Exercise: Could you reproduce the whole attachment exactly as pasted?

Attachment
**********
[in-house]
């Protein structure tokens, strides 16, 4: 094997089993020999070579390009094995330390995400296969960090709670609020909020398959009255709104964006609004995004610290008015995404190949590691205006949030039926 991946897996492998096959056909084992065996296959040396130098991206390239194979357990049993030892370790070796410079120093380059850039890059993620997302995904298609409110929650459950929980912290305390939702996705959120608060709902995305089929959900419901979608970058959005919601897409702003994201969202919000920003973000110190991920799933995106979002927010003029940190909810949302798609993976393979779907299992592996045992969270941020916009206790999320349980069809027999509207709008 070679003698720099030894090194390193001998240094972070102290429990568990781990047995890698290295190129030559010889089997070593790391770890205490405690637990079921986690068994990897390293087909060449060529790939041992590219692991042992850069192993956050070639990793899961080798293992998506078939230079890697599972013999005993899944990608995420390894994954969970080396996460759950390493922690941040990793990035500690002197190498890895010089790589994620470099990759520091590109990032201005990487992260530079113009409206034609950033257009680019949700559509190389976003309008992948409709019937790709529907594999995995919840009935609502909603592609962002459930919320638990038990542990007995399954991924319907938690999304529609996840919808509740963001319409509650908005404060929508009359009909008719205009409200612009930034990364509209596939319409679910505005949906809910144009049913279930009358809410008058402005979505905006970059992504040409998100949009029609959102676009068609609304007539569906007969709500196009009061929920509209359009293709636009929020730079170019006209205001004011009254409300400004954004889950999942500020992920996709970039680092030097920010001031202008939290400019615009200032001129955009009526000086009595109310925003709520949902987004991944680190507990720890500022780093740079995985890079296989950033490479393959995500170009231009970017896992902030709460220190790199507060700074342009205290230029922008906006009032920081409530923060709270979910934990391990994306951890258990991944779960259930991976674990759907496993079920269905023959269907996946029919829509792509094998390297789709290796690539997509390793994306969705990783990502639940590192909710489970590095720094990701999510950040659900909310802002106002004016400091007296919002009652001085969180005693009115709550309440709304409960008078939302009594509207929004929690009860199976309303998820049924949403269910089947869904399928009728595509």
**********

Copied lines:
[in-house]
């Protein structure tokens, strides 16, 4: 094997089993020999070579390009094995330390995400296969960090709670609020909020398959009255709104964006609004995004610290008015995404190949590691205006949030039926 991946897996492998096959056909084992065996296959040396130098991206390239194979357990049993030892370790070796410079120093380059850039890059993620997302995904298609409110929650459950929980912290305390939702996705959120608060709902995305089929959900419901979608970058959005919601897409702003994201969202919000920003973000110190991920799933995106979002927010003029940190909810949302798609993976393979779907299992592996045992969270941020916009206790999320349980069809027999509207709008 070679003698720099030894090194390193001998240094972070102290429990568990781990047995890698290295190129030559010889089997070593790391770890205490405690637990079921986690068994990897390293087909060449060529790939041992590219692991042992850069192993956050070639990793899961080798293992998506078939230079890697599972013999005993899944990608995420390894994954969970080396996460759950390493922690941040990793990035500690002197190498890895010089790589994620470099990759520091590109990032201005990487992260530079113009409206034609950033257009680019949700559509190389976003309008992948409709019937790709529907594999995995919840009935609502909603592609962002459930919320638990038990542990007995399954991924319907938690999304529609996840919808509740963001319409509650908005404060929508009359009909008719205009409200612009930034990364509209596939319409679910505005949906809910144009049913279930009358809410008058402005979505905006970059992504040409998100949009029609959102676009068609609304007539569906007969709500196009009061929920509209359009293709636009929020730079170019006209205001004011009254409300400004954004889950999942500020992920996709970039680092030097920010001031202008939290400019615009200032001129955009009526000086009595109310925003709520949902987004991944680190507990720890500022780093740079995985890079296989950033490479393959995500170009231009970017896992902030709460220190790199507060700074342009205290230029922008906006009032920081409530923060709270979910934990391990994306951890258990991944779960259930991976674990759907496993079920269905023959269907996946029919829509792509094998390297789709290796690539997509390793994306969705990783990502639940590192909710489970590095720094990701999510950040659900909310802002106002004016400091007296919002009652001085969180005693009115709550309440709304409960008078939302009594509207929004929690009860199976309303998820049924949403269910089947869904399928009728595509």